South Africa to Double Clean-Power Plans as New Bidders NamedMike Cohen
South Africa said it plans to more than double the amount of renewable power it gets from private companies by securing a further 6,300 megawatts as it named preferred bidders for contracts to build 13 clean-energy projects.
Scatec Solar AS, Biotherm Energy, Sappi Ltd., Sun Edison LLC and Enel Green Power were among the companies provisionally selected to build solar, wind, biomass and hydroelectric plants that will add 1,121 megawatts of power to the national grid,the Department of Energy said in a statement. Financing for the projects should be completed in the fourth quarter, with plant commissioning due to start in November 2016.
“This brings it to a total of 79 projects approved by the Department of Energy with a capacity of 5,243 megawatts” in four of five bid rounds, Energy Minister Tina Joemat-Pettersson told reporters in Cape Town Thursday. “This represents a massive investment of 168 billion rand ($14 billion) in economic infrastructure in our country.”
South Africa is looking to tap new sources of energy and encourage more private companies to become involved in generation as power demand exceeds supply. State utility Eskom Holdings SOC Ltd., which supplies about 95 percent of the nation’s electricity, has implemented rolling blackouts for the past five days to avert a collapse of the national grid.
A fifth bid round for projects to generate 1,800 megawatts of clean energy will open by June, following which the government will initiate a new set of tenders, Joemat-Pettersson said. She plans to ask the national power regulator for a dispensation that will enable the government to buy an additional 6,300 megawatts of renewable energy from private producers. The fifth round forms part of the additional procurement plan.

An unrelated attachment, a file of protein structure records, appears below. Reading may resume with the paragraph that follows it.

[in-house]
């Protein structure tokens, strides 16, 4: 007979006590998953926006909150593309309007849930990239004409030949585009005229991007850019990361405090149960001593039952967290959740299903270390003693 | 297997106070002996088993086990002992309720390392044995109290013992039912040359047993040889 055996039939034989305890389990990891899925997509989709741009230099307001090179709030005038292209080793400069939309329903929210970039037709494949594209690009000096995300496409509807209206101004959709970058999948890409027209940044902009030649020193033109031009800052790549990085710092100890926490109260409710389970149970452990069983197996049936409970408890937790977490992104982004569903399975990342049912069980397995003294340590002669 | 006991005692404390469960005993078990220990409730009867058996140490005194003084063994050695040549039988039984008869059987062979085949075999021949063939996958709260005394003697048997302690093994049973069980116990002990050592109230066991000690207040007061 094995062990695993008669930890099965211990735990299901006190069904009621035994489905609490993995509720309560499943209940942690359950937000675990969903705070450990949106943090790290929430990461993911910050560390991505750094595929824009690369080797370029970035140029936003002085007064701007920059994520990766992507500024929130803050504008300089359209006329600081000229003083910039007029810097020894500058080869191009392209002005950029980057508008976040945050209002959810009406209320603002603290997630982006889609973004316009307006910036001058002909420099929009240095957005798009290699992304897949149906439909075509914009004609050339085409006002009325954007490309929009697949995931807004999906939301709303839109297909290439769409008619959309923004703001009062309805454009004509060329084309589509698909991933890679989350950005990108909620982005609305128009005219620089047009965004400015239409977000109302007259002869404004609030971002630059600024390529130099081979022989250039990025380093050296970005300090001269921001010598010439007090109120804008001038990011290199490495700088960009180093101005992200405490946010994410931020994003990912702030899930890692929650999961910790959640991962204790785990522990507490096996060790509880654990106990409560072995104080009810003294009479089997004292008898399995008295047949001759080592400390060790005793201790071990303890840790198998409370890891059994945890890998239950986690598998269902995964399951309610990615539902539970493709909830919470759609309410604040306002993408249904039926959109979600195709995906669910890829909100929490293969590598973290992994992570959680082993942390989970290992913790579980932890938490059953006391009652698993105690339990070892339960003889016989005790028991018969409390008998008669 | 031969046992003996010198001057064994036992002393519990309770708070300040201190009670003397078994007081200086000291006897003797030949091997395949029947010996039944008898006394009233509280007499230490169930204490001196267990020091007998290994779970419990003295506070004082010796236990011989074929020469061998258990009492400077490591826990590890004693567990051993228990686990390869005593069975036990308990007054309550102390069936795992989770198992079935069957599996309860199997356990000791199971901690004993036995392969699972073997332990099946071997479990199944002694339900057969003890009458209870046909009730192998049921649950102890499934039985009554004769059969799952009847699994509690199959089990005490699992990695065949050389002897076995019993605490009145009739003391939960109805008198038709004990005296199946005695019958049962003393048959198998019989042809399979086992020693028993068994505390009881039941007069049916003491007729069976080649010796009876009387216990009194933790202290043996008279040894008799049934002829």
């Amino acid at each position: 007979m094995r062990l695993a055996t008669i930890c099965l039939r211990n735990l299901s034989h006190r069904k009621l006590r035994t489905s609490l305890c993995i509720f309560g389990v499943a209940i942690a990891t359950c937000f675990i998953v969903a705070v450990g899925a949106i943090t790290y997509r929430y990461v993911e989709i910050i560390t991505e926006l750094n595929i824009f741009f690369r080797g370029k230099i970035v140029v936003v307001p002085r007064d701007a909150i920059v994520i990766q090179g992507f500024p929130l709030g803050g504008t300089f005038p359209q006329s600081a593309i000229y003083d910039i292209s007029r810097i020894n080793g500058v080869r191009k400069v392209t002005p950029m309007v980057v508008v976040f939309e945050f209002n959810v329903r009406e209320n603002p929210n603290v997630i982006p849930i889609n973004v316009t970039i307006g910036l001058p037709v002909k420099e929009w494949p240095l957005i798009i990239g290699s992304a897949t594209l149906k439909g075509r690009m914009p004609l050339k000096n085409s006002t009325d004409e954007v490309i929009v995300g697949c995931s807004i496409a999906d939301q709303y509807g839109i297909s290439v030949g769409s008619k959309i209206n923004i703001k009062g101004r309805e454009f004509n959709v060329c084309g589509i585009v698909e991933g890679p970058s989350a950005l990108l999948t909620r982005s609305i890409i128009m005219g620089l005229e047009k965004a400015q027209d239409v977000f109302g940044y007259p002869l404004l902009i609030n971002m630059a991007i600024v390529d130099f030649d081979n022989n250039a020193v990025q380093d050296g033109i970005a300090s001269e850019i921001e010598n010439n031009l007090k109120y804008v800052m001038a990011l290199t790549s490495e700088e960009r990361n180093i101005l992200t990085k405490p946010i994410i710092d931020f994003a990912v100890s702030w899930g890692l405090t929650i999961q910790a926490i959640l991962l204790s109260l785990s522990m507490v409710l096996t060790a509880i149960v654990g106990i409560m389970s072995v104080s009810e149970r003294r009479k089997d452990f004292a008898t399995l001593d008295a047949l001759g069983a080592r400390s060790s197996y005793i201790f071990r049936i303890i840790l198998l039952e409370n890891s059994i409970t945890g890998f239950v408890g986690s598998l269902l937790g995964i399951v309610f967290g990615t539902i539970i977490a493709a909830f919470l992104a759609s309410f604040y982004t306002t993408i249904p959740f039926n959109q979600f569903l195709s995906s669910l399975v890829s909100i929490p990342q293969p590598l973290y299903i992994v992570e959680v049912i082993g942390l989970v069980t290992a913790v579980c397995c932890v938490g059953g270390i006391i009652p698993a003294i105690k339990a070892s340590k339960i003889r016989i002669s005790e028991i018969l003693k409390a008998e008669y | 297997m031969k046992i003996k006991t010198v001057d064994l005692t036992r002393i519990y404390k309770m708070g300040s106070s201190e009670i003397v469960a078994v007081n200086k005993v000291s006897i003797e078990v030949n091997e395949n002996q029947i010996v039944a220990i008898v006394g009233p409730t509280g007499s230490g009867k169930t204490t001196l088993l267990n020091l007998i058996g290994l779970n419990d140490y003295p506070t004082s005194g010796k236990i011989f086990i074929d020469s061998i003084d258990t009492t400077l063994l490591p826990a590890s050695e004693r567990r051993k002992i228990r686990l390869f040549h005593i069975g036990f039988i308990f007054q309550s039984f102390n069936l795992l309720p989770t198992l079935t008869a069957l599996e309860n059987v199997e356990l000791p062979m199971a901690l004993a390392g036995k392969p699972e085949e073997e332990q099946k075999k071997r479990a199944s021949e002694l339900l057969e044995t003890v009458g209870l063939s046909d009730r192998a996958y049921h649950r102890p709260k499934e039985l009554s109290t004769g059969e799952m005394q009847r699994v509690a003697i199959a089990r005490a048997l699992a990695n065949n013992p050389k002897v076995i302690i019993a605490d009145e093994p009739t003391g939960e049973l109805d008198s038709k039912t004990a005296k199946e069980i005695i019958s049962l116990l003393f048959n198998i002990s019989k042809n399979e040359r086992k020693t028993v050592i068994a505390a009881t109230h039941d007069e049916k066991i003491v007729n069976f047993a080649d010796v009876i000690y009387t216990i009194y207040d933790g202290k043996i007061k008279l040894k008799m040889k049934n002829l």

The bidding process will be simplified and companies will be able to resubmit projects that weren’t selected in previous rounds, she said.
The government has called for bids from private companies to supply 2,500 megawatts of electricity from coal-fired power stations and expects to announce preferred bidders by year-end. It also aims to procure 3,126 megawatts of power generated from gas, and will release requests for information by the end of April.
Joemat-Pettersson’s department is also designing a process to obtain 800 megawatts of power from co-generation plants that use waste, such as heat or gas produced during industrial processes, to generate electricity. The ministry will issue requests for proposals by the end of the month and preferred bidders will be announced in the third quarter, she said.